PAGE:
Daily Archives: January 24, 2019

We interrupt this football blog for the following message.

I… uh… don’t know what to think about this.

The Dude abides!


Filed under Uncategorized

If you can’t say anything nice…

I dunno.  What’s the Georgia Tech equivalent of “you don’t sweat much for a fat girl”?


Filed under Georgia Football, Georgia Tech Football

You can’t put a price tag on Urnge mediocrity.

Don’t cry for Phil Fulmer, Knoxville.

Tennessee’s athletic department operated at a $6.5 million deficit during the 2018 fiscal year that ended June 30, according to UT’s annual revenue and expense report submitted to the NCAA and obtained by USA TODAY NETWORK – Tennessee via a public records request.

That operating deficit is due to the buyouts that stemmed from Tennessee firing football coach Butch Jones, his staff and athletic director John Currie.

By comparison, Tennessee operated at a $10.8 million surplus in the 2017 fiscal year, when it had only $1 million in severance expenses.

Tennessee reached a $2.2 million settlement with Currie in March after he was placed on paid suspension on Dec. 1, 2017. Phillip Fulmer replaced Currie as athletic director.

Jones and his staff were fired with time remaining on their contracts. Tennessee owed Jones a $8.26 million buyout due in monthly installments through the end of his contract, which expires Feb. 28, 2021.

After all, he’s probably got a nice buyout, too.


Filed under Because Nothing Sucks Like A Big Orange, It's Just Bidness

You’re gonna miss me when I’m gone. Okay, maybe not so much.

Great question in Seth’s Mailbag today ($$):

Who is the most maligned former Georgia assistant coach? Brian Schottenheimer or Todd Grantham? We will also accept Willie Martinez.

If that isn’t a lead in for a GTP reader poll, I don’t know what is.

As you can see, I’ve added a couple more names.  (Age’ll do that to a guy.)  Kevin Ramsey, in particular, is a name older Dawg fans scare their kids with when they don’t follow direction.

If you pick “Other”, give us a name, of course.

Have fun!


Filed under Georgia Football

The opposite of Dawg porn

Jake Rowe’s “What Georgia needs to get over the hump in 2019” is, um, bracing.  While its overall tone is perhaps overly pessimistic, I can’t say that he doesn’t make some fair points.

More specifically, I think there’s enough returning talent in the secondary that they’ll be able to cobble together an effective pass defense, even in Deandre Baker’s absence.  But, yeah, they’ve got to find some answers on the defensive front.  There’s also some sorting out to do as far as the receiving corps goes.

One area he doesn’t mention is tight end.  I think Woerner is capable at receiving, but Georgia uses twin tight end sets a lot, mainly for blocking, and somebody needs to step up at the second spot.  At the moment, neither option for that has any experience to speak of.

But I’m not worried about the o-line.  At all.



Filed under Georgia Football

Transfer portal blues

If you’re looking for a handy guide to who’s in there, here’s a link for that.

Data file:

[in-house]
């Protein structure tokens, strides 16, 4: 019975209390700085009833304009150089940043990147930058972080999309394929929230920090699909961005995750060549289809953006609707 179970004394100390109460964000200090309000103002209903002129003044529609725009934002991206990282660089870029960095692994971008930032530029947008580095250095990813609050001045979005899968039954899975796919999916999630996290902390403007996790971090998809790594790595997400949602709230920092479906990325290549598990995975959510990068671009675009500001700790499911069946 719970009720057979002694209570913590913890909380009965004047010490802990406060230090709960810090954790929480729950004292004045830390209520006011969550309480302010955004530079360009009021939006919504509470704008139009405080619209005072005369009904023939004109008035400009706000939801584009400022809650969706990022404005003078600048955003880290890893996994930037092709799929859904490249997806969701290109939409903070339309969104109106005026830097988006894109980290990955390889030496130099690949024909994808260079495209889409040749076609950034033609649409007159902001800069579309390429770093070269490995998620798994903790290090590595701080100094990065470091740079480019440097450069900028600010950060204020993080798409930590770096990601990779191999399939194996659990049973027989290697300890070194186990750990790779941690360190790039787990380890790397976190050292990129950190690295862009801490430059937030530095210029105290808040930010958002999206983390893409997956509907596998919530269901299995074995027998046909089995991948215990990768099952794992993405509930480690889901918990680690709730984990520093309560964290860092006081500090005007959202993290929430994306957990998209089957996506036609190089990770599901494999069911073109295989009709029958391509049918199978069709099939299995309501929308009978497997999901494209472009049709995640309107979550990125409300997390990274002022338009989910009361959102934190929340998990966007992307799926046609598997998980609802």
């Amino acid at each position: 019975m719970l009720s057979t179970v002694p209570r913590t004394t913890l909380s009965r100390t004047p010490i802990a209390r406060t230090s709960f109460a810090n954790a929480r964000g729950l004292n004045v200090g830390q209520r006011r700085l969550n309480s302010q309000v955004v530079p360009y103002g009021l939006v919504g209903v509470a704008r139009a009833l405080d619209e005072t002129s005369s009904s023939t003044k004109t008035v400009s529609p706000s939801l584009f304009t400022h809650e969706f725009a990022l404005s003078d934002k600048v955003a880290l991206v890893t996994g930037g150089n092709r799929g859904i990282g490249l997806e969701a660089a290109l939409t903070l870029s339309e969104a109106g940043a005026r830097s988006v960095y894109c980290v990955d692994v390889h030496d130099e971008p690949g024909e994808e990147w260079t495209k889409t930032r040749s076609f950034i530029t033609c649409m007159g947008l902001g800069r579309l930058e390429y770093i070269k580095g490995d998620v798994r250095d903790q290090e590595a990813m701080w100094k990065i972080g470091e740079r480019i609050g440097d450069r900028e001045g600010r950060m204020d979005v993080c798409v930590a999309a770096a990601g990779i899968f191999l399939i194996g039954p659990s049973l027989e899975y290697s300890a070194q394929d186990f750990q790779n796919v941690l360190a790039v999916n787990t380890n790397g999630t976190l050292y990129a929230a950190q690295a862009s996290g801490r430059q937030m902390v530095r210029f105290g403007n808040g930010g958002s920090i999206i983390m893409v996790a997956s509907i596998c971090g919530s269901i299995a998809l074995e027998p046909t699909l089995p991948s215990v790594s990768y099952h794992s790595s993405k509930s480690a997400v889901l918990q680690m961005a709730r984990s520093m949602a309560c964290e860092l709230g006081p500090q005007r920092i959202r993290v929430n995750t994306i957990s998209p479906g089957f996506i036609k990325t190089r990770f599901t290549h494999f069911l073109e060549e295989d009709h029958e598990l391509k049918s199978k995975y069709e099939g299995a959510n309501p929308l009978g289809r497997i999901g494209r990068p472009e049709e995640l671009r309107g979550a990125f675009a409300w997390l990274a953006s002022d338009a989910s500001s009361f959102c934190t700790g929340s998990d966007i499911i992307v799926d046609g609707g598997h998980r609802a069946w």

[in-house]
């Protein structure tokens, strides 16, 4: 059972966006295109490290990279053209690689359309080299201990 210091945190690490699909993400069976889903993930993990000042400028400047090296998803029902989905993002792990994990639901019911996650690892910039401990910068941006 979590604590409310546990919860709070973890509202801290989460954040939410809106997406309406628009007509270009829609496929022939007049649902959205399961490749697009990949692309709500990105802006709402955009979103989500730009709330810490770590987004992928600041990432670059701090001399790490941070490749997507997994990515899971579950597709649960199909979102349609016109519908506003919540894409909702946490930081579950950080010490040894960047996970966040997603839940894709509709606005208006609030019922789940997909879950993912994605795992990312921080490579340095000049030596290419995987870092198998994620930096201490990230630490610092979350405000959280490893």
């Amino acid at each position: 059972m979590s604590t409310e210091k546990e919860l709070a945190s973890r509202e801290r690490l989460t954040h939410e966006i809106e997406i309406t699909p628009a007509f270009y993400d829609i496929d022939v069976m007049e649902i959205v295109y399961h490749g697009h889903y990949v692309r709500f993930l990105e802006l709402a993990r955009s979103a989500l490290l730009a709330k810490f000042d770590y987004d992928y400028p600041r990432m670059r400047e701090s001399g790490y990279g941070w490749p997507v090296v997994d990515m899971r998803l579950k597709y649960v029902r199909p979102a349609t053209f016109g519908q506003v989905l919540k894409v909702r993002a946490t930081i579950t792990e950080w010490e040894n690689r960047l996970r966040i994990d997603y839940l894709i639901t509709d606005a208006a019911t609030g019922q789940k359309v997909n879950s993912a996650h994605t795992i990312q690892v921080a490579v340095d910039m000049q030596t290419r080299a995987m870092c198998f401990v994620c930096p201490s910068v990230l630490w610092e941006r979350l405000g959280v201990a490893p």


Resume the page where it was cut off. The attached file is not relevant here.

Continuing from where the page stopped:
The portal isn’t what’s causing the Fran Frascilla’s of the world to hyperventilate, though.  All the portal does is let a player put his name out in a convenient database.  What’s really stirring the pot is how the NCAA has relaxed its transfer waiver policy.

“The membership wanted to put immediate eligibility back on the table,” said Dave Schnase, the NCAA vice president of academic and membership affairs. “And so whether that resulted in a high approval rate, I don’t think membership knew. They just wanted to put that back on the table. And then the circumstances of each individual case would essentially dictate the approval rate.”

Immediate eligibility for all transfers was considered, but ultimately not included in the NCAA’s well-publicized reformation last year. New rules no longer require athletes to request permission from a school to transfer, just provide notification. Then the athlete’s name is entered into an NCAA-run database, the so-called transfer portal that notifies other schools the athlete can be recruited.

The new legislation, however, did not change the waiver guidelines. That modification was approved by the NCAA Division I Council in April , with few outside the process noticing.

Before the change, immediate eligibility for an undergraduate transfer could be granted only when a school could show extremely egregious behavior by the previous school. Otherwise, the most NCAA officials could grant was an additional year of eligibility, tacked on at the end of a college career.

A request for immediate eligibility can now be granted if the transfer was due to “documented mitigating circumstances that are outside the student-athlete’s control and directly impact the health, safety and well-being of the student-athlete.”

There is a lot of wiggle room in there for discussion.

Based on the early data, that’s an understatement.

Since last year’s change, NCAA data for Division I shows:

— 63 football players requested waivers and 50 were approved (79 percent).

— 55 men’s basketball players requested waivers and 33 were approved (60 percent).

— 39 women’s basketball players requested waivers and 30 were approved (77 percent).

I’ll say it again:  keep an eye on Tate Martell’s waiver request.  If it’s granted based on nothing more than a coaching change at his old school, that’s going to lead to a real sea change in college athletics.  And, as I also said, that’s kind of fair.


Filed under The NCAA, Transfers Are For Coaches.

Back in my day, we treated players like shit.

Pity the poor working coach.

I guess it’s never occurred to Fran that winning and keeping players happy aren’t mutually exclusive.  Which is probably why he’s an ESPN talking head now instead of… well, you know… a basketball coach.  (A basketball coach who jumped for better offers twice, I might add.)


Filed under Transfers Are For Coaches.